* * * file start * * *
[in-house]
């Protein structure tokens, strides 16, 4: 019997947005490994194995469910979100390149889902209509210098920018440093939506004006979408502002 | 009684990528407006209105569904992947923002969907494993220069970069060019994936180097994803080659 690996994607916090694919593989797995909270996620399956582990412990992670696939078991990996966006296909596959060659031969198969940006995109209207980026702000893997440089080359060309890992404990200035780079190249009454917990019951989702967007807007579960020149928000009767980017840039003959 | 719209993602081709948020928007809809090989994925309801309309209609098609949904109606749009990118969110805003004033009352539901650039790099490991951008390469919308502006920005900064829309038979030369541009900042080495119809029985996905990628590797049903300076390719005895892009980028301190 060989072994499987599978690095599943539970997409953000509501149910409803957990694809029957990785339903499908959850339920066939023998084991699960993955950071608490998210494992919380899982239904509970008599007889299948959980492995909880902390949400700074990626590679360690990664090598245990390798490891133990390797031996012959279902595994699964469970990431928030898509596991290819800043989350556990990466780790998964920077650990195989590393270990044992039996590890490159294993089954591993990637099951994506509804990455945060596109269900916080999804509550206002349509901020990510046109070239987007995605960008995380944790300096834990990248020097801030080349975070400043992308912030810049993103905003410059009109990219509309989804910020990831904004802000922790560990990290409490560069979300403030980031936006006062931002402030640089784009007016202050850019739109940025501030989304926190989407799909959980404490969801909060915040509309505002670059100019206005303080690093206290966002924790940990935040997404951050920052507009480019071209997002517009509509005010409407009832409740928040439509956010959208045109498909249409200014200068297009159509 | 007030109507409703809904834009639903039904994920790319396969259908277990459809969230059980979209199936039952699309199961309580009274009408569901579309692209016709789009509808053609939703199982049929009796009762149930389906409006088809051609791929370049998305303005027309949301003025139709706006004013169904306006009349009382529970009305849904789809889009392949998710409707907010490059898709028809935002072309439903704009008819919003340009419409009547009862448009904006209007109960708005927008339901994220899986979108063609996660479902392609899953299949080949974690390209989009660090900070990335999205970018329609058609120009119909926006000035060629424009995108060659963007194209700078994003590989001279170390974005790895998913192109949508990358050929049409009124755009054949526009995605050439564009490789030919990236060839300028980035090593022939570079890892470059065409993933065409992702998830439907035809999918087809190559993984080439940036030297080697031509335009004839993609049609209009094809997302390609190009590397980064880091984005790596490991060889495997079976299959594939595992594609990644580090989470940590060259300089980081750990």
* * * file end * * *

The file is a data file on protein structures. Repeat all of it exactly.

[in-house]
């Protein structure tokens, strides 16, 4: 019997947005490994194995469910979100390149889902209509210098920018440093939506004006979408502002 | 009684990528407006209105569904992947923002969907494993220069970069060019994936180097994803080659 690996994607916090694919593989797995909270996620399956582990412990992670696939078991990996966006296909596959060659031969198969940006995109209207980026702000893997440089080359060309890992404990200035780079190249009454917990019951989702967007807007579960020149928000009767980017840039003959 | 719209993602081709948020928007809809090989994925309801309309209609098609949904109606749009990118969110805003004033009352539901650039790099490991951008390469919308502006920005900064829309038979030369541009900042080495119809029985996905990628590797049903300076390719005895892009980028301190 060989072994499987599978690095599943539970997409953000509501149910409803957990694809029957990785339903499908959850339920066939023998084991699960993955950071608490998210494992919380899982239904509970008599007889299948959980492995909880902390949400700074990626590679360690990664090598245990390798490891133990390797031996012959279902595994699964469970990431928030898509596991290819800043989350556990990466780790998964920077650990195989590393270990044992039996590890490159294993089954591993990637099951994506509804990455945060596109269900916080999804509550206002349509901020990510046109070239987007995605960008995380944790300096834990990248020097801030080349975070400043992308912030810049993103905003410059009109990219509309989804910020990831904004802000922790560990990290409490560069979300403030980031936006006062931002402030640089784009007016202050850019739109940025501030989304926190989407799909959980404490969801909060915040509309505002670059100019206005303080690093206290966002924790940990935040997404951050920052507009480019071209997002517009509509005010409407009832409740928040439509956010959208045109498909249409200014200068297009159509 | 007030109507409703809904834009639903039904994920790319396969259908277990459809969230059980979209199936039952699309199961309580009274009408569901579309692209016709789009509808053609939703199982049929009796009762149930389906409006088809051609791929370049998305303005027309949301003025139709706006004013169904306006009349009382529970009305849904789809889009392949998710409707907010490059898709028809935002072309439903704009008819919003340009419409009547009862448009904006209007109960708005927008339901994220899986979108063609996660479902392609899953299949080949974690390209989009660090900070990335999205970018329609058609120009119909926006000035060629424009995108060659963007194209700078994003590989001279170390974005790895998913192109949508990358050929049409009124755009054949526009995605050439564009490789030919990236060839300028980035090593022939570079890892470059065409993933065409992702998830439907035809999918087809190559993984080439940036030297080697031509335009004839993609049609209009094809997302390609190009590397980064880091984005790596490991060889495997079976299959594939595992594609990644580090989470940590060259300089980081750990």